Both spouses need an opportunity to have attorneys of their own, Williams says. "Be cognizant that courts may be concerned about the actual distribution that (your client) makes." Be sure your client doesn't get too greedy and demand an unfair amount, he suggests. Plus, "be a little more sensitive to the fact that your state may come out like New Jersey, which polices a lot of the fairness of the underlying bargain."
Harry Barth, financial advisor and attorney with Barth Berus and Calderon LLP, Orange, Calif., stresses that in community property states, a chief reason couples obtain postnups typically is asset protection. Without a marital agreement, property acquired during the course of a marriage is considered equally owned by both spouses-regardless of whose name is on it. So a postnup is particularly critical for clients whose property may be vulnerable to creditors.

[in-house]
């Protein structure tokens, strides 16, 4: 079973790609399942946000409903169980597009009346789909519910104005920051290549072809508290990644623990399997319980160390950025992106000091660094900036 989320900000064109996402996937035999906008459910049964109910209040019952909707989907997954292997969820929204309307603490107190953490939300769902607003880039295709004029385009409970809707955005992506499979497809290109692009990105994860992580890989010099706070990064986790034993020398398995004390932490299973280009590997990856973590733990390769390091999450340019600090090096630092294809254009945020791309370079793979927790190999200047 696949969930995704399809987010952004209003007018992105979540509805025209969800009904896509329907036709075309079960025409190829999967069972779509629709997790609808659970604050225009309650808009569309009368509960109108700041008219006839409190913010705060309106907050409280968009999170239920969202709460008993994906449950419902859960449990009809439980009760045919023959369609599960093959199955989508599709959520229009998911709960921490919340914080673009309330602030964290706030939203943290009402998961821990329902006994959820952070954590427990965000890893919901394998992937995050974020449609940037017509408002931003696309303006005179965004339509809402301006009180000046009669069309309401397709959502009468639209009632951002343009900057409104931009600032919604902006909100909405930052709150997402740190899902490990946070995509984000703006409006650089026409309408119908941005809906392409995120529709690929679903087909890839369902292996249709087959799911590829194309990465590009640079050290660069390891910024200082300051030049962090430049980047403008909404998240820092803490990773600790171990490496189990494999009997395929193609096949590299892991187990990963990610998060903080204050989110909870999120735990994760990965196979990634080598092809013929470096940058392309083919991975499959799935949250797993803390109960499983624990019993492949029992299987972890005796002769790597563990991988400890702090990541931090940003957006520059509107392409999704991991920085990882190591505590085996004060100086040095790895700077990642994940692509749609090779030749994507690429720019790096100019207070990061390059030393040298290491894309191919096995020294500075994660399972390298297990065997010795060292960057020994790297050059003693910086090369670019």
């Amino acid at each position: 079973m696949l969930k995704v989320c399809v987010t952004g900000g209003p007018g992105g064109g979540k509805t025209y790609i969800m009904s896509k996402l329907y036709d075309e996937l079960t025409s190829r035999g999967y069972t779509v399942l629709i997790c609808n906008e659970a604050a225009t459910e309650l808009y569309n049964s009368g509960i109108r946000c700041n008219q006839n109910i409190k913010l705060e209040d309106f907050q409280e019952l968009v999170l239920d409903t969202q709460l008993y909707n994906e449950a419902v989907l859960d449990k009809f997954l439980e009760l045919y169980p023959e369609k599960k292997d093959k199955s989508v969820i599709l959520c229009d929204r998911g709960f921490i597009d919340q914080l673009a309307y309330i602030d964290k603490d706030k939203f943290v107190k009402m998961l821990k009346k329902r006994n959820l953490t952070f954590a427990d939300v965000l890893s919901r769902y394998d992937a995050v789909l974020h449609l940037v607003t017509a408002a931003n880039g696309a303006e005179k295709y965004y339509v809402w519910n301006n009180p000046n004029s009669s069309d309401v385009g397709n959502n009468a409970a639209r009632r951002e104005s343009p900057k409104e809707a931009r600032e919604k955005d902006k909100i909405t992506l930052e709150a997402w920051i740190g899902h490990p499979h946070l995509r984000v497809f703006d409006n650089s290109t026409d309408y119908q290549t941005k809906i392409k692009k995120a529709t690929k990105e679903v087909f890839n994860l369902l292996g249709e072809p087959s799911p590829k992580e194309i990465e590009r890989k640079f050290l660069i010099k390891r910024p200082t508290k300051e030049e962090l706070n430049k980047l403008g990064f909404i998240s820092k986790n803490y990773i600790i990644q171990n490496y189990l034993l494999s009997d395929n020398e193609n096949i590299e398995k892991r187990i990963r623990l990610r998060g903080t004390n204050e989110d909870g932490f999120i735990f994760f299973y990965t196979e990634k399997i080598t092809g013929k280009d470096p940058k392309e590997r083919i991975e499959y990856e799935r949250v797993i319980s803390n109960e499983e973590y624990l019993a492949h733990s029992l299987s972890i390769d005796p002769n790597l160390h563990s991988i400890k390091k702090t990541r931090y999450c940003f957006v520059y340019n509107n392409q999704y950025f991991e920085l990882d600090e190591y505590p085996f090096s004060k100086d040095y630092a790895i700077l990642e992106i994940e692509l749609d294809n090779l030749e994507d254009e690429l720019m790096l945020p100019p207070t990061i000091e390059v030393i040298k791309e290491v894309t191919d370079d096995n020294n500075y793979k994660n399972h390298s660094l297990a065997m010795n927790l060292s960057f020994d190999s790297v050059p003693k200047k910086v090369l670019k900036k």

But creators of postnups for asset protection too often overlook a major tax trap. Community property states provide married couples with a major tax advantage: a double step-up in a property's cost basis. Say one spouse dies and the other immediately sells the family home. The cost basis for capital gains tax purposes jumps to the property's value at the date of death. The result: no capital gains tax for the surviving spouse. Putting the asset in the name of just one spouse can jeopardize this tax break.
To remedy this, Barth says he recharacterizes the property in a postnup as "50/50 sole and separate." This way, at least half of the property gains protection from creditors, but it also retains one-half of that double step-up in basis.
Rubenstein says that spouses faced with a postnup because of a business opportunity offered to the other spouse might wish to consider crafting a postnup very narrowly. Refer in the agreement only to that particular opportunity or situation.
Also, Rubenstein suggests, it could pay for professional women who marry to seriously consider a postnup. Many, he says, are shocked to find out that if they die ahead of their husbands, the husband gets one-third of everything they made.
Fiske says that financial advisors should be more mindful of postnups as a way to both educate people about finances and help them stay married. "Staying married," he says, "has a huge financial planning component."